Thursday, June 11, 2009

Odds? Not in Pittsburgh's favor

The Vegas line for the Pittsburgh Penguins winning Game Seven tomorrow night in Detroit has been edging ever slowly against them. Twenty-four hours ago, a six-sports book average had them at 37.4% to win; they're now at 36.0%.

This seems like an underestimate to me. If we use their regular season goals for and against as an estimate of their true talent (.594 Detroit; .550 Pittsburgh), Pittsburgh has a neutral-site winning percentage of 45.5%.

Of course, there is a very strong home-ice advantage in the playoffs. Since 1979-80:

Round 1 - Home Team WPCT = .576 vs Neutral-Site WPCT = .509 (Adv = .067)
Round 2 - Home Team WPCT = .548 vs Neutral-Site WPCT = .506 (Adv = .042)
Round 3 - Home Team WPCT = .546 vs Neutral-Site WPCT = .504 (Adv = .042)
Round 4 - Home Team WPCT = .563 vs Neutral-Site WPCT = .505 (Adv = .058)

Using the Round 4/Finals Home-Ice Advantage, Pittsburgh should have almost a 40% chance of winning Game 7, which means the oddsmakers are underestimating them by more than 10% - provided you don't think Pittsburgh is actually better than their GF/GA predicts. Of course, it's been 38 years since the visiting team has won Game Seven of the Stanley Cup Finals, so perhaps the home-ice advantage is larger in a deciding game than it is normally. It has only happened six times, so it's hard to know. Regardless, Pittsburgh is not the favorite to win the cup tomorrow night...


Thursday, April 23, 2009

Swallowing the Whistle?

Since the early 1990s, many fewer penalties have been called in playoff games than during the regular season, with the ratio dropping as low as 74%. But for the vast majority of seasons before 1990, many more penalties were called in the playoffs:

The reason, of course, is fighting - lots and lots of bench-clearing brawls. Once they were eliminated, the total penalty count dropped significantly. But that doesn't tell us if hooking and tripping and interference penalties have gone down - the second curve on the plot shows the penalty ratio only for players who had even penalty totals (mostly players who had zero fights...but obviously also two, four, six or more). The ratio drops for such players, but it still doesn't answer the question. We'd need to find minor penalty totals to figure this out...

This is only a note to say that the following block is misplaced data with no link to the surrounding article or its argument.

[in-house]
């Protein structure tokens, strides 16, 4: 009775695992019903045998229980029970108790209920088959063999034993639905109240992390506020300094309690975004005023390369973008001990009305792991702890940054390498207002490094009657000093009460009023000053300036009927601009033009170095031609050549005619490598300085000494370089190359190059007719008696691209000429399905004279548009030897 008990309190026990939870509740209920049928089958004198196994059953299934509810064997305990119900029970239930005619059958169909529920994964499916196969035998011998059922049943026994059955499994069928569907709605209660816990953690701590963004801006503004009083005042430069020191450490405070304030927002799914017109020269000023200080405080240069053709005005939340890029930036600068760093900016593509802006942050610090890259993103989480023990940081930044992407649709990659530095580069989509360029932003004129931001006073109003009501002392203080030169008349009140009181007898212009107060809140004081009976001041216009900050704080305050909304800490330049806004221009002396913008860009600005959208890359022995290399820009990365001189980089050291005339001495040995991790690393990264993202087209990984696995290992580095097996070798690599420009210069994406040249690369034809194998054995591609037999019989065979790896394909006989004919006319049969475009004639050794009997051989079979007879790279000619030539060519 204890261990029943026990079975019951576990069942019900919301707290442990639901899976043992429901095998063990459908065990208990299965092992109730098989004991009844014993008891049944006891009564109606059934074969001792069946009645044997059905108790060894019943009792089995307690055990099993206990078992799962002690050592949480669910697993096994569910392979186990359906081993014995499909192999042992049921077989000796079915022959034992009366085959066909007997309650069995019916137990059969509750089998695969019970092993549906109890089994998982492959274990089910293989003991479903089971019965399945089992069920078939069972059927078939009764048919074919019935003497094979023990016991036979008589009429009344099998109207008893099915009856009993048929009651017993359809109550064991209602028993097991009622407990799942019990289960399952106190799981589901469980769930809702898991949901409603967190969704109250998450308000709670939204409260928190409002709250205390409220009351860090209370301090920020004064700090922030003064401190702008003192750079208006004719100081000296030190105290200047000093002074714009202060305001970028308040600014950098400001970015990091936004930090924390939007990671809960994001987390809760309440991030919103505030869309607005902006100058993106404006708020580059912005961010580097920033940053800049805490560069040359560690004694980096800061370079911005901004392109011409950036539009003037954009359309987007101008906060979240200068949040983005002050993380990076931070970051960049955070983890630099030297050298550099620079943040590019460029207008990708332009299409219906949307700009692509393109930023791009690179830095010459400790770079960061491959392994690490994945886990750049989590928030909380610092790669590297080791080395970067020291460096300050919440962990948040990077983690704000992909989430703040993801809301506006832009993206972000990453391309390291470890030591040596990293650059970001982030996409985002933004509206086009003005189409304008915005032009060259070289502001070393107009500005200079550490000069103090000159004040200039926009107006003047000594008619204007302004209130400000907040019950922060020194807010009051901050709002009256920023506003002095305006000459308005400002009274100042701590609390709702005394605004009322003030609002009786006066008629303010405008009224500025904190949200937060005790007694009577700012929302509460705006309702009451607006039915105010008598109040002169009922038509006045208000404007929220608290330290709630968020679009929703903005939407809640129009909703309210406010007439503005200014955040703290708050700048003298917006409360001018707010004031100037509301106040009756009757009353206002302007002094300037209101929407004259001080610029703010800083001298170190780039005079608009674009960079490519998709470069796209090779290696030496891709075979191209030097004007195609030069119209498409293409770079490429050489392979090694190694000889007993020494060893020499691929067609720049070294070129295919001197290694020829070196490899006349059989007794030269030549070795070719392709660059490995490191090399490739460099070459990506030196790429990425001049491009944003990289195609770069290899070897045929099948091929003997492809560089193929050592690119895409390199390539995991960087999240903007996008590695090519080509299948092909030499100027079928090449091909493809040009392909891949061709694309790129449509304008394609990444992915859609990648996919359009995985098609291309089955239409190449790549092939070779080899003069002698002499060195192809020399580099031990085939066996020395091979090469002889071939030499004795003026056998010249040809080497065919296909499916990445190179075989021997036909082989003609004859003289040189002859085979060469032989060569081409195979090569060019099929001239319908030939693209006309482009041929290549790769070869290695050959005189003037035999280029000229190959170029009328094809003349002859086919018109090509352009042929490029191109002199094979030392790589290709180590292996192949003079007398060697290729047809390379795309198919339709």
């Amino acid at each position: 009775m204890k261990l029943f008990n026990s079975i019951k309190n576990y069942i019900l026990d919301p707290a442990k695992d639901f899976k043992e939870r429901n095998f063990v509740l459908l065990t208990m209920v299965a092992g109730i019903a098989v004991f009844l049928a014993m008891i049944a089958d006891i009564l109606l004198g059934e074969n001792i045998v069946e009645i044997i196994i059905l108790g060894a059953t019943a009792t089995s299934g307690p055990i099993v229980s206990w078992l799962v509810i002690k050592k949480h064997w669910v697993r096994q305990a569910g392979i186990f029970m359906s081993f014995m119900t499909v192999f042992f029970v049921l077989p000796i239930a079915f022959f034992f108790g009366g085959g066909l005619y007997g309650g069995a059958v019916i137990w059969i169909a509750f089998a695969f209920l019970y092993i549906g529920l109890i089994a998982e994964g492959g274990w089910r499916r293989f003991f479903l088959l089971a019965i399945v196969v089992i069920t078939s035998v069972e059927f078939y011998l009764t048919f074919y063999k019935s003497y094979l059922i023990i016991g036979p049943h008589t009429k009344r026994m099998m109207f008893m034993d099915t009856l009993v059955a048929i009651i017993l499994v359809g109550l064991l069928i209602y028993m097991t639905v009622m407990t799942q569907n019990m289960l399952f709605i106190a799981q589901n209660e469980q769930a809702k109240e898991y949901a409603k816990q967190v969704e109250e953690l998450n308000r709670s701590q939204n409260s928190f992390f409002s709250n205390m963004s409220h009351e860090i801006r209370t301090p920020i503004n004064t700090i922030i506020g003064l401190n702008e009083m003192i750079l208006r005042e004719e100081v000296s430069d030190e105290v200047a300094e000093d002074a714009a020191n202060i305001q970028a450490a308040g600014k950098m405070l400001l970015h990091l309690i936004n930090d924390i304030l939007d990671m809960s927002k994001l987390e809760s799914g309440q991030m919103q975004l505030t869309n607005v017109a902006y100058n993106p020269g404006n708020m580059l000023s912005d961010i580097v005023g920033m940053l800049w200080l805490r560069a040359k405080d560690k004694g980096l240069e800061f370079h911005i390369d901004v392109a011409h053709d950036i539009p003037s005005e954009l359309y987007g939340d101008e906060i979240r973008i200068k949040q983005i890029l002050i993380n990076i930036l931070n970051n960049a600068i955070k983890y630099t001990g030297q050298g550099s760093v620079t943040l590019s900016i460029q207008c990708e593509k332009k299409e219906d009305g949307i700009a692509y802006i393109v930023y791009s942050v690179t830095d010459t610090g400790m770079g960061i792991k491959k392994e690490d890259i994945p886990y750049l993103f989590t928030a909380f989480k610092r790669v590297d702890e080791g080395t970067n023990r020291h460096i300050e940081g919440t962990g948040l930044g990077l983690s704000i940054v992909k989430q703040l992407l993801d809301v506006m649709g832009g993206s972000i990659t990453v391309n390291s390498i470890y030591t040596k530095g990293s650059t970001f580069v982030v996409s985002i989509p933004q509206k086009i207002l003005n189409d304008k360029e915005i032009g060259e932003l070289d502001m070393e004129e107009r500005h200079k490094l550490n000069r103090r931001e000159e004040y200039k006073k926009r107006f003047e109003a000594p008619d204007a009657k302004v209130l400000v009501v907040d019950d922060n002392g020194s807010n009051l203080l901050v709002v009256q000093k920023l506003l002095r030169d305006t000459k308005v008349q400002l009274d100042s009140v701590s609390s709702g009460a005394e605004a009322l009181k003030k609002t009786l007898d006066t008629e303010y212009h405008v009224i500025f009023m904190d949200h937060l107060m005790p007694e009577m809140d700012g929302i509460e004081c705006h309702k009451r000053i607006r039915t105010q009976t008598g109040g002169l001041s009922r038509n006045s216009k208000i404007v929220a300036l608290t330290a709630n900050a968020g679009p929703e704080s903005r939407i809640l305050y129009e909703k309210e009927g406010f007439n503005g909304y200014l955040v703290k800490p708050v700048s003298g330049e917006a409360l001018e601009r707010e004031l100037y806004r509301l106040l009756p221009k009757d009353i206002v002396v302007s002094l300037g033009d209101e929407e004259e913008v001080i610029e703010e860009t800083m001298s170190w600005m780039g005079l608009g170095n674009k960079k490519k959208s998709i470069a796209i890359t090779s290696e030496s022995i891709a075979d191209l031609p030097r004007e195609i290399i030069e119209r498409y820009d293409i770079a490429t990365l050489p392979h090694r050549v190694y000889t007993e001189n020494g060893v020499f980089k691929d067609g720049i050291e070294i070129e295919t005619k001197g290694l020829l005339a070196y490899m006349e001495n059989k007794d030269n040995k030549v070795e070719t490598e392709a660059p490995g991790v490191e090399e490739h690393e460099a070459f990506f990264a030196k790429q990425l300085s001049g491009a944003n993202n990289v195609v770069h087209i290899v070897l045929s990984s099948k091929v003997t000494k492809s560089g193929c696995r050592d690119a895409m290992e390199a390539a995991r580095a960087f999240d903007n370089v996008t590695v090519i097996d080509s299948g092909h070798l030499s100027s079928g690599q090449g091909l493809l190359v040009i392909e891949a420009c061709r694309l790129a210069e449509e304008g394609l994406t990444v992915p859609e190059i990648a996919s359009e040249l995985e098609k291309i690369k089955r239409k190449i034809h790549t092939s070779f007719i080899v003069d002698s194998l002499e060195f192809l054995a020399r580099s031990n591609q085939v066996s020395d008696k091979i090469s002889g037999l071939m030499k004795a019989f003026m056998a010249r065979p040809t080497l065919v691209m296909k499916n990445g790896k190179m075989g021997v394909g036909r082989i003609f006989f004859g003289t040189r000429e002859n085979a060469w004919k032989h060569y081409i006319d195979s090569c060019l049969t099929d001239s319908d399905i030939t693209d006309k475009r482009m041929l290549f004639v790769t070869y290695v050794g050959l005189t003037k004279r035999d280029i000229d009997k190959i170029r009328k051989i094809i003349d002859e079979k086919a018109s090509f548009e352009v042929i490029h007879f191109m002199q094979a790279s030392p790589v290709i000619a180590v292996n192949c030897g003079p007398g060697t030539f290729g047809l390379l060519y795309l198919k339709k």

Playoff Performance by Age

There's no question that scoring rates drop during the playoffs, but James Mirtle wonders if it's fair to count "every game as being equal, whether those postseason games were played as an 18-year-old rookie, 27-year-old sniper or a 37-year-old greybeard..."

At first glance, it seems like a reasonable thing to do. The ratio between playoff and regular season scoring is shown below for ages 18-40:

And it's incredibly rare to play in the playoffs at either an old or young age - 94% of players in the playoffs are between 20 and 34 on January 1st of a given season. A linear fit indicates no relationship between age and scoring ratio, while a polynomial fit indicates a slight difference. Counting all games as equal seems like the right thing to do.

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Saturday, April 11, 2009

Playoff Offensive Levels 1968-2008

One unsurprising result here: there are fewer goals scored in the playoffs than during the regular season. If you're down by three in the second during the regular season, you'll probably rest your best players to keep them from getting hurt in a meaningless game. In the playoffs, there's no point, and no giving up.

But the OT scoring levels are surprising: throughout the 1970s and early 1980s, teams apparently played more offensively in overtime than they did during regulation. But the opposite has now been true for more than 20 years.

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Thursday, April 12, 2007

Playoff Stats are up!

It took a little while, but all of the Behindthenet stats are available for the playoffs. I'm hoping to update at least every other day.

One sad note: the NHL isn't going to post shift charts from last night's Vancouver-Dallas marathon. So that game won't be reflected in the data...


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